Even before the United States military beat the
Confederate rebels, the nation faced daunting tasks. The Civil War had killed
and hurt over a million people and the survivors were not happy about the
losses. There were severe economic dislocations in the southern United States.
Slavery was ended and would be gone before the last shot was fired. The United
States contended that the Confederacy was an illegal government as were the
state governments of the Confederacy, that those who defied the United States
were simply traitors who had rebelled. This constitutional issue—the status of
the rebellious state—had no easy solution. There was no satisfactory way
to solve these problems; too many people wanted different outcomes.
The death toll from the Civil War was at least over 600,000.
Several times this number were maimed. The casualty toll was well over a
million. Civilian deaths and injuries also occurred but we do not know precisely
how many. Several million casualties out of a national population of 31,443,321
was horrendous. No war before or since fought by the United States wreaked such
human damage. And most of them were in the southern part of the United States,
in the Confederacy, where the war was fought with a few exceptions.
A major reason why white Southerners were so bitter after the war (besides the fact that they had lost)
had to be their acute awareness of the price of war. Beloved husbands, brothers,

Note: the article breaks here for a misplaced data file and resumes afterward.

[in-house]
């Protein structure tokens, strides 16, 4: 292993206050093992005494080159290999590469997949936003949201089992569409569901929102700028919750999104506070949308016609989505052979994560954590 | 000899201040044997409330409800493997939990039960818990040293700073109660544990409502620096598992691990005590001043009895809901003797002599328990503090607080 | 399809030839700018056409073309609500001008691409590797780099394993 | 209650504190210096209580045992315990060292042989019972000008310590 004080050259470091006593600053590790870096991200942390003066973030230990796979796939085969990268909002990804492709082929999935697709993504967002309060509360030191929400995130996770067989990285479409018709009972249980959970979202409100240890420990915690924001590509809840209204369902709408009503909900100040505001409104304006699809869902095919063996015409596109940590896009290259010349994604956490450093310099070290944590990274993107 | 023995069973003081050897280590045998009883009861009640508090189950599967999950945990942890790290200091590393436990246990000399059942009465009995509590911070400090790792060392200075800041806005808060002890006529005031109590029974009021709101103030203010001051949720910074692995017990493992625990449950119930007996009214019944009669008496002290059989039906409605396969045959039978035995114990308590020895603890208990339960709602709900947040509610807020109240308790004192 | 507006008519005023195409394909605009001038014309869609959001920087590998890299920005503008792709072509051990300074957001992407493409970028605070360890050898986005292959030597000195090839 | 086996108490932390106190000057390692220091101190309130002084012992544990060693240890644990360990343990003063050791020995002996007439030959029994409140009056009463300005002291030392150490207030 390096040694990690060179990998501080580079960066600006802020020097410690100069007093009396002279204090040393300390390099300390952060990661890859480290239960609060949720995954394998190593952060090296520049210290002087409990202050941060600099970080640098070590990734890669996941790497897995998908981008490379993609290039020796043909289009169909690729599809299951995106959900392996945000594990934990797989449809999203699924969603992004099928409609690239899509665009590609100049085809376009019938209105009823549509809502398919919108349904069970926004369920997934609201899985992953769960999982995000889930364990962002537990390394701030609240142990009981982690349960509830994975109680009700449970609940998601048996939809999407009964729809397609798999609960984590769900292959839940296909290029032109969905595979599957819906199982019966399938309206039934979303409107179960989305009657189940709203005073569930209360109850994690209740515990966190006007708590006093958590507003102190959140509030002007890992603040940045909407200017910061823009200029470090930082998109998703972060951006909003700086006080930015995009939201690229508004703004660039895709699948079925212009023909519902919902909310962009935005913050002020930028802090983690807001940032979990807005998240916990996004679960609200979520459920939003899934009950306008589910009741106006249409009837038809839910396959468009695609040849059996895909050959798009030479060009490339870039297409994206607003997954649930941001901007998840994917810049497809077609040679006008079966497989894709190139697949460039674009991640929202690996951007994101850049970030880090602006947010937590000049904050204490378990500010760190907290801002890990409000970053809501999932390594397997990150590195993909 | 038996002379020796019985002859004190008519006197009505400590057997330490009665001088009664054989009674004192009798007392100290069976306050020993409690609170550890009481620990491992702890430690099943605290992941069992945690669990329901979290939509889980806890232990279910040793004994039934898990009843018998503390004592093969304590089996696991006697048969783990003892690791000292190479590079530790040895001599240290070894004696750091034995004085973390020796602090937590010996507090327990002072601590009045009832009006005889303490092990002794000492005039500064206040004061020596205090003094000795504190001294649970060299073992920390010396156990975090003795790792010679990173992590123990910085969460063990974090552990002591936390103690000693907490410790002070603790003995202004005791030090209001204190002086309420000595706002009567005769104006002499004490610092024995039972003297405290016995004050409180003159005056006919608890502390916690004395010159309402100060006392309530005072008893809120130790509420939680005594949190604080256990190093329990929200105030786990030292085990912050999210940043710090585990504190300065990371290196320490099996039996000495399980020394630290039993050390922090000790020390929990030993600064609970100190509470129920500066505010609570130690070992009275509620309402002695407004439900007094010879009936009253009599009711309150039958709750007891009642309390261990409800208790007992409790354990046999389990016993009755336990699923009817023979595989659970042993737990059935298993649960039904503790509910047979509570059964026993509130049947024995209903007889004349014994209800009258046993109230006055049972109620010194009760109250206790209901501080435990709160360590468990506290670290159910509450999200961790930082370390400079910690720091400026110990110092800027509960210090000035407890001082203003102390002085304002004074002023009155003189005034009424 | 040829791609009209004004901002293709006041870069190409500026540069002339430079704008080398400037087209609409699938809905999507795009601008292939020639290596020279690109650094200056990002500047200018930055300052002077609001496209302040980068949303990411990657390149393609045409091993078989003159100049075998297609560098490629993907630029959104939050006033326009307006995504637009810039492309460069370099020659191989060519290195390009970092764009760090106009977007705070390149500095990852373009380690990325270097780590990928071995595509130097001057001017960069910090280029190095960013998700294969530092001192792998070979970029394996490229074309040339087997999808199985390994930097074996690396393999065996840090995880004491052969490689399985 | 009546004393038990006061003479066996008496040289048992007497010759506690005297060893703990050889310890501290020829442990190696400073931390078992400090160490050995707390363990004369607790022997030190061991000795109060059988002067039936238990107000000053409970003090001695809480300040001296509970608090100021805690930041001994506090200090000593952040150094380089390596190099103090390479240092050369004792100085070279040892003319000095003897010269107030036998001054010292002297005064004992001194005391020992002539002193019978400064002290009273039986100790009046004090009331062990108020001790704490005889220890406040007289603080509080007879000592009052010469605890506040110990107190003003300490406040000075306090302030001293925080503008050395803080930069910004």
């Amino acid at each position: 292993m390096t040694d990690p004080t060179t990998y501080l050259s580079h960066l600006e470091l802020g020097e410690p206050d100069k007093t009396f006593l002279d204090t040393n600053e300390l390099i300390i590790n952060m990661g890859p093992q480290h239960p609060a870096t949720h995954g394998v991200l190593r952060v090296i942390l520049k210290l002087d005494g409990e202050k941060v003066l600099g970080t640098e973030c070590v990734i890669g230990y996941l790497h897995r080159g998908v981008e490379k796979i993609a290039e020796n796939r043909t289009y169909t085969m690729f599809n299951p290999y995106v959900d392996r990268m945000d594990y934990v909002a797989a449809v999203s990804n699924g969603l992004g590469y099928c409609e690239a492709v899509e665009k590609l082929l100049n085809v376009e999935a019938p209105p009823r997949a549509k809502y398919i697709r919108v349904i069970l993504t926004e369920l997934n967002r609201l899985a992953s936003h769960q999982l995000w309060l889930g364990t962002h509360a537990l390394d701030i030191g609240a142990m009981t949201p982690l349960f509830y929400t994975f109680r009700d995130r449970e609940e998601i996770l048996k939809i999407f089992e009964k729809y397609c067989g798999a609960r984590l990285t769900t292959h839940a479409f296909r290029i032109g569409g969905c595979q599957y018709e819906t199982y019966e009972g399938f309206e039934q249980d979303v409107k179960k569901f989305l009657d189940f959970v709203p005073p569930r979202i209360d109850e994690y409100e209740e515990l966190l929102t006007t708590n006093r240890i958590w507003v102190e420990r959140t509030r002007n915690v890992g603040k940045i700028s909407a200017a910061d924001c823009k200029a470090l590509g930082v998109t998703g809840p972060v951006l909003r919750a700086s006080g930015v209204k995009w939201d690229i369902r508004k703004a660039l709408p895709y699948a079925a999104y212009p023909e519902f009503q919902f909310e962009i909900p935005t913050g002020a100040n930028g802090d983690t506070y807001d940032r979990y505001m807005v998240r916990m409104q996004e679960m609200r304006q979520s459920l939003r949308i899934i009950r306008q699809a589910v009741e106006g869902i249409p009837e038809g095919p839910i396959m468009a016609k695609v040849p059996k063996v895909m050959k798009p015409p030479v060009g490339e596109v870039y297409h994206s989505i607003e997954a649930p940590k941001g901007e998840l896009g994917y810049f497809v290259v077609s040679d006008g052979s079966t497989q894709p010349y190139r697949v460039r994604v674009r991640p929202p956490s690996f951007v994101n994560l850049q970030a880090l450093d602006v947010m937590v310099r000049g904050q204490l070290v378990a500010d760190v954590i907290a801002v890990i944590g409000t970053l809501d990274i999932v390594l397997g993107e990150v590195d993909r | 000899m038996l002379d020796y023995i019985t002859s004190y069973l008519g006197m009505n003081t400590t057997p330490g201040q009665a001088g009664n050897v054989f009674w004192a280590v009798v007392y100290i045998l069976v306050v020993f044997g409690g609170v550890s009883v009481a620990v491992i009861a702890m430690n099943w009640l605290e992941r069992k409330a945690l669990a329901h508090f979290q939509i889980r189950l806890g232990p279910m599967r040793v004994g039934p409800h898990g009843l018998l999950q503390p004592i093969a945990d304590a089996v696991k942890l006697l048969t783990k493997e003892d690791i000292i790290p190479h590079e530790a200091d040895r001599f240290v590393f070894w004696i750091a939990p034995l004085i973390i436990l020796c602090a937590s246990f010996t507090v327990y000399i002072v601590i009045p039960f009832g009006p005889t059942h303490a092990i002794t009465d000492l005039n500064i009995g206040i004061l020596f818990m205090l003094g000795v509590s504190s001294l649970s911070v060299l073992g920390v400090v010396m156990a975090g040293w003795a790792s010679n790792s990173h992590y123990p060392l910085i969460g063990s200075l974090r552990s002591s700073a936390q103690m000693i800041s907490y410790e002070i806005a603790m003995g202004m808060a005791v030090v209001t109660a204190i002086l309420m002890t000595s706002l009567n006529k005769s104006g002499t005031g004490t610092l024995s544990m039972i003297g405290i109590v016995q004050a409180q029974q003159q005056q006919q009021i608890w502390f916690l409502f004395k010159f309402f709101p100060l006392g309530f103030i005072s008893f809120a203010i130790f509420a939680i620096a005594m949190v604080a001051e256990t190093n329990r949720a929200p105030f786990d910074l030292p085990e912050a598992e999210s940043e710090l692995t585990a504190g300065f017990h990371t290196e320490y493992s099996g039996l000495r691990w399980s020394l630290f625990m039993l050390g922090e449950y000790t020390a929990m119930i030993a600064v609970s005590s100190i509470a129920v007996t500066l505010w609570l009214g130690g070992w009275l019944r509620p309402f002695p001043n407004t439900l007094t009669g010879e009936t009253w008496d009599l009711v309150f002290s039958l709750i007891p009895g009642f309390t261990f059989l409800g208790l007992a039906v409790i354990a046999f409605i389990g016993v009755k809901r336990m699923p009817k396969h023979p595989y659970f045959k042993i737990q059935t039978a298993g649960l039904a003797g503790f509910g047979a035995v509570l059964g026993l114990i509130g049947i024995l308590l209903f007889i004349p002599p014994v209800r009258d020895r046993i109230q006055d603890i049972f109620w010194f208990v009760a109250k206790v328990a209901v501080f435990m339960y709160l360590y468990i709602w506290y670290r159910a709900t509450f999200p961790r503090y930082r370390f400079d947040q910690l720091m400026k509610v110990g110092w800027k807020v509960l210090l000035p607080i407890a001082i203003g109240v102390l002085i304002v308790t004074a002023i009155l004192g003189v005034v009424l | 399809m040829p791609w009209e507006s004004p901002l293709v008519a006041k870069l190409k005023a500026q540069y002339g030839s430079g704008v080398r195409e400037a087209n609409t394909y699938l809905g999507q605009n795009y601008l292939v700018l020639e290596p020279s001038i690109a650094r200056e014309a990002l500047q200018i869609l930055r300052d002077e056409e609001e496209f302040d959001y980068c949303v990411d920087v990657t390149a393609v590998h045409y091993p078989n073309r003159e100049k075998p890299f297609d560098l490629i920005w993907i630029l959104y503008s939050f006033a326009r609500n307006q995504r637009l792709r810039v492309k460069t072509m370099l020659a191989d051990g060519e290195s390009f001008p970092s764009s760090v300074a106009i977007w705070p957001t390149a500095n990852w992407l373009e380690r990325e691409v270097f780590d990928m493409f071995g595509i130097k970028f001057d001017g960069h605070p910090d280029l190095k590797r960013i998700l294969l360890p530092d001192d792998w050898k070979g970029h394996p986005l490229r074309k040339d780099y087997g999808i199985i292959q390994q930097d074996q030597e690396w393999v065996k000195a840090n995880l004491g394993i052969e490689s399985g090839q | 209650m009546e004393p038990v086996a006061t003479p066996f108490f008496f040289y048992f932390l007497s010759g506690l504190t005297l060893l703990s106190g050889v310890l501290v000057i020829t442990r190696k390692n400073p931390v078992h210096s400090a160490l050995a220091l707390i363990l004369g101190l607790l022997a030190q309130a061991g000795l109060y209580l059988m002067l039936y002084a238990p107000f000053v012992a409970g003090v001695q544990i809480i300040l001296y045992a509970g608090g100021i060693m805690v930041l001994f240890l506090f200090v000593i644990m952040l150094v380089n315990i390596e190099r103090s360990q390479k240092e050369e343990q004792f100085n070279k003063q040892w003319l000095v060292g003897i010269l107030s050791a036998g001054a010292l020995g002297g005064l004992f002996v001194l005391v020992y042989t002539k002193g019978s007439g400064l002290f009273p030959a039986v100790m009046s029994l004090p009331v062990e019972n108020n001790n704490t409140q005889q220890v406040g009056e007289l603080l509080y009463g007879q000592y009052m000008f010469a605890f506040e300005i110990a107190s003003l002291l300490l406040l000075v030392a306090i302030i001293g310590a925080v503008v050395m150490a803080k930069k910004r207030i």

fathers, sons, uncle, and grandfathers were dead and missing because of the war.
Others were blinded or deafened or missing a limb or two. One of the largest
state government expenses in Mississippi after the Civil War was for prosthetic
devices. Injuries are a constant reminder.
The social order had changed. Slavery no longer existed. Instead, there were 4,500,000 free
blacks, over 286,000 of whom were in the United States Army. Armed African
Americans alarmed many whites. In Mississippi and South Carolina, blacks were
the majority. In other Southern states they were a sizable minority. In 1865,
what would be the place of blacks in the new social order was uncertain but most
whites in the United States assumed that they would do what they had done before
the war—working as farm laborers in the rural areas.
Social change was not just a matter of accommodating of free
blacks but also of the social dislocations created by the war. Fortunes had been
lost and some made. In the great American tradition, people migrated to the
South in search of economic gain. Some had come to know the region while serving
in the US Army. The women who had operated the family property while their men
folk were fighting were not as docile as they were before the war. Even
those who managed to retain their property and prestige faced the fact that the
labor system they knew and enjoyed was gone and new arrangements had to be made.
Idle farm lands had to become productive again.
The physical destruction from the war was sizable.
Bridges were destroyed, railroad tracks ripped up, buildings burned or damaged,
factories gone, work horses and mules killed or injured, and other physical
assets destroyed or gone. Although things could be rebuilt or replaced, it took